A self-fulfilling economy is a fairly basic concept in economics. Demand generates production- which generates employment and therefore wages – and wages generate consumption – which again generates demand. Lets keep this aside for a minute.
Secular Stagnation has been the phenomenon since 2008, and the only solution seems to be in the root of this cycle – Demand. Increasing the level of aggregate demand and therefore providing an inducement to the system, may be a solution for the short-term and medium-term. Then, what about the actual part where the economy must become self-fulfilling at some point?
The starting point to the explanation is probably in a paper by Krugman (1979, 1996)[i]. The paper talks of models (and changes in models) describing the then existing currency crisis – essentially from two perspectives; the need to monetize and maintain a fixed exchange (to run away from the then existing crisis, to be exact), and the need to contemplate the crisis from solutions to it and thereby maintenance of objectives (for the long run).
When just one fundamental factor like interest rate is considered, rising interest rates were predicted to create major credit crunch starting in economies like China, Brazil, Chile and others, seemed inevitable, back in September 2015. There is bound to be some spillover effect, particularly in the emerging markets like India, China (yet again) and some more countries that are particularly labour-intensive. More on this kind of effect is detailed in this study.
[i] Krugman’s paper: http://www.nber.org/chapters/c11032.pdf
The Housing Index in India is perhaps the most debated issue till date. While there are two indices in India, that cover house prices – The National Housing Bank’s Residex and the RBI’s House Price Index (HPI) index, both are updated quite infrequently. The Residex is updated on a quarterly basis, the latest index values being available up till January-March 2015, for 26 cities. RBI’s house price index is also updated on a quarterly basis, the latest values being available up till the last quarter of 2014, for 10 cities. The index values of both these indices are different.
A house price index can possibly eliminate price risk, and give an insight into future prices. When Indian house prices and house price indices are compared to those of other economies like the UK, Australia and US, several aspects are to be considered even before deciding on constructing a housing index for India. The first of them is the source of volatile house prices. The source of volatile prices seems to be constant shortage of supply of land that has been zoned and/or approved. One may wonder why this shortage exists; there is something called ‘hoarding’ of land that has been happening in India. Either zoned land has been rationed, or ‘approval’ of lands has been delayed. But remember, there is no shortage of demand whatsoever, considering ever increasing urbanization, population and literacy levels in India. People desperately want to own a home but are afraid of two factors – prices of homes, and the illiquidity in the market.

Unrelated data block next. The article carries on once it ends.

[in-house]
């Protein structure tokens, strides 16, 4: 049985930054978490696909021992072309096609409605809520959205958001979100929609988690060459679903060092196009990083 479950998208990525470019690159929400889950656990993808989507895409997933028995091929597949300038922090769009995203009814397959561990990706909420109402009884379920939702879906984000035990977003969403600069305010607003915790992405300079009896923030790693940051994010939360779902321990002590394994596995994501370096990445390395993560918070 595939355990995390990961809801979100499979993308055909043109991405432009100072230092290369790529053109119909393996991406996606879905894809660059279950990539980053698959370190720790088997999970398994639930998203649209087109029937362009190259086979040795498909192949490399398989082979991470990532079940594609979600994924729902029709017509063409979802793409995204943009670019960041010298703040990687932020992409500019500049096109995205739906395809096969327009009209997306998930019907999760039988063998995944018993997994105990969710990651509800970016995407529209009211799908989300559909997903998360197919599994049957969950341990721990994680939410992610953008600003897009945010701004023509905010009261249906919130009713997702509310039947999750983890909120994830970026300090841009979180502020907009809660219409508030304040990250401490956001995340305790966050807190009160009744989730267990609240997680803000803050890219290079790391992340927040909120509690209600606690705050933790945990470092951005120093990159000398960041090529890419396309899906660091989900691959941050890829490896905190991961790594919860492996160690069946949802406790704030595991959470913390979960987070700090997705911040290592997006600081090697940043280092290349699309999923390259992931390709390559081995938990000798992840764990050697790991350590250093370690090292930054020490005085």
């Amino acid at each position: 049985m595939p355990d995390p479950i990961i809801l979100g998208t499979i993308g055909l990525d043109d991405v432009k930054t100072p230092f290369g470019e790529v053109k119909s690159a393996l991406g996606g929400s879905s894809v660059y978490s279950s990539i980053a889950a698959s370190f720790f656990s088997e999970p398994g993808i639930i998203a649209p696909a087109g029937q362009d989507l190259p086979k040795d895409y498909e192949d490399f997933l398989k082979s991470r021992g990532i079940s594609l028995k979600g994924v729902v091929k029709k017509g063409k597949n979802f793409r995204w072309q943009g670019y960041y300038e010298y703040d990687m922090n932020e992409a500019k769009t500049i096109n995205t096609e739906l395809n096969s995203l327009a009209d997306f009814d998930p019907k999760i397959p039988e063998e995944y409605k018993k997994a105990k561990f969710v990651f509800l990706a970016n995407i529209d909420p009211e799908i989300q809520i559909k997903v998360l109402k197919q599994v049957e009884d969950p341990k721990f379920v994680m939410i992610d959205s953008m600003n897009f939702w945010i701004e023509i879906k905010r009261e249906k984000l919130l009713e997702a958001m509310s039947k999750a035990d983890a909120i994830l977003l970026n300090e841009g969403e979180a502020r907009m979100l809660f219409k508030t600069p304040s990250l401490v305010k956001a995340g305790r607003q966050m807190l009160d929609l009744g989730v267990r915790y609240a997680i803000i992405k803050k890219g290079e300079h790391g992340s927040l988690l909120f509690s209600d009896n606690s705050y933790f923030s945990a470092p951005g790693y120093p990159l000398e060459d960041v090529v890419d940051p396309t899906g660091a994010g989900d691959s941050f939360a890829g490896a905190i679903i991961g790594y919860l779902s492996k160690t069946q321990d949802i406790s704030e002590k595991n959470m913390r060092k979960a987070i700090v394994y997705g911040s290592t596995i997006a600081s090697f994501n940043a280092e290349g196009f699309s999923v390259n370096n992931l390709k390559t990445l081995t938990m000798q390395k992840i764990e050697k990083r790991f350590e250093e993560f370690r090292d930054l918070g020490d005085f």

Will house prices ever shrink? Will the supply ever match the rising demand for houses? The answer is perhaps a blatant “no”, the reason being that real estate has been the source of political money. Selling hoarded land pieces, and making huge return on them, and in turn investing them in other land and expecting an even greater return has artificially hiked real estate prices. The circle of transactions continues with other investors with black money looking to reap from the opportunity costs, speculators who want to take advantage of arbitrage of land prices, and brokers and developers. Therefore, the prices of residential properties will tend to rise in the near future, no matter how much the demand rises.
So, in this scenario, does India qualify for a housing index at all?